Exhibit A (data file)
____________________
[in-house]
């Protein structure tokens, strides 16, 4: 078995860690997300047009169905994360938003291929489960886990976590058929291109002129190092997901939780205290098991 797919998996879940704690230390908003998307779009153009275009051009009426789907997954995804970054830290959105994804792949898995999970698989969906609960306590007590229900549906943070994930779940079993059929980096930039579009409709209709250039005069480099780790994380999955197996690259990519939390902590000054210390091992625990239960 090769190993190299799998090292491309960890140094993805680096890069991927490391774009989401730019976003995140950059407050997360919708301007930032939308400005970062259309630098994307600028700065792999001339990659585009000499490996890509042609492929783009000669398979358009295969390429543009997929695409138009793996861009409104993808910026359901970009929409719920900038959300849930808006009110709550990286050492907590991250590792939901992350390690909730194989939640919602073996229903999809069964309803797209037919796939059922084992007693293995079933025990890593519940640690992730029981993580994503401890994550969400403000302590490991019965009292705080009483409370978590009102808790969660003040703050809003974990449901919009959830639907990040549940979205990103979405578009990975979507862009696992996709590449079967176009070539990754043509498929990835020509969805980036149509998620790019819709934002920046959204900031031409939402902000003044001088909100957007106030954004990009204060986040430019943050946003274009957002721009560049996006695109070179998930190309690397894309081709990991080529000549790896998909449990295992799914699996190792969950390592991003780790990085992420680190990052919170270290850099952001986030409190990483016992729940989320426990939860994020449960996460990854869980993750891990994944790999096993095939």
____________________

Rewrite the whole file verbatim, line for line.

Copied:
[in-house]
């Protein structure tokens, strides 16, 4: 078995860690997300047009169905994360938003291929489960886990976590058929291109002129190092997901939780205290098991 797919998996879940704690230390908003998307779009153009275009051009009426789907997954995804970054830290959105994804792949898995999970698989969906609960306590007590229900549906943070994930779940079993059929980096930039579009409709209709250039005069480099780790994380999955197996690259990519939390902590000054210390091992625990239960 090769190993190299799998090292491309960890140094993805680096890069991927490391774009989401730019976003995140950059407050997360919708301007930032939308400005970062259309630098994307600028700065792999001339990659585009000499490996890509042609492929783009000669398979358009295969390429543009997929695409138009793996861009409104993808910026359901970009929409719920900038959300849930808006009110709550990286050492907590991250590792939901992350390690909730194989939640919602073996229903999809069964309803797209037919796939059922084992007693293995079933025990890593519940640690992730029981993580994503401890994550969400403000302590490991019965009292705080009483409370978590009102808790969660003040703050809003974990449901919009959830639907990040549940979205990103979405578009990975979507862009696992996709590449079967176009070539990754043509498929990835020509969805980036149509998620790019819709934002920046959204900031031409939402902000003044001088909100957007106030954004990009204060986040430019943050946003274009957002721009560049996006695109070179998930190309690397894309081709990991080529000549790896998909449990295992799914699996190792969950390592991003780790990085992420680190990052919170270290850099952001986030409190990483016992729940989320426990939860994020449960996460990854869980993750891990994944790999096993095939």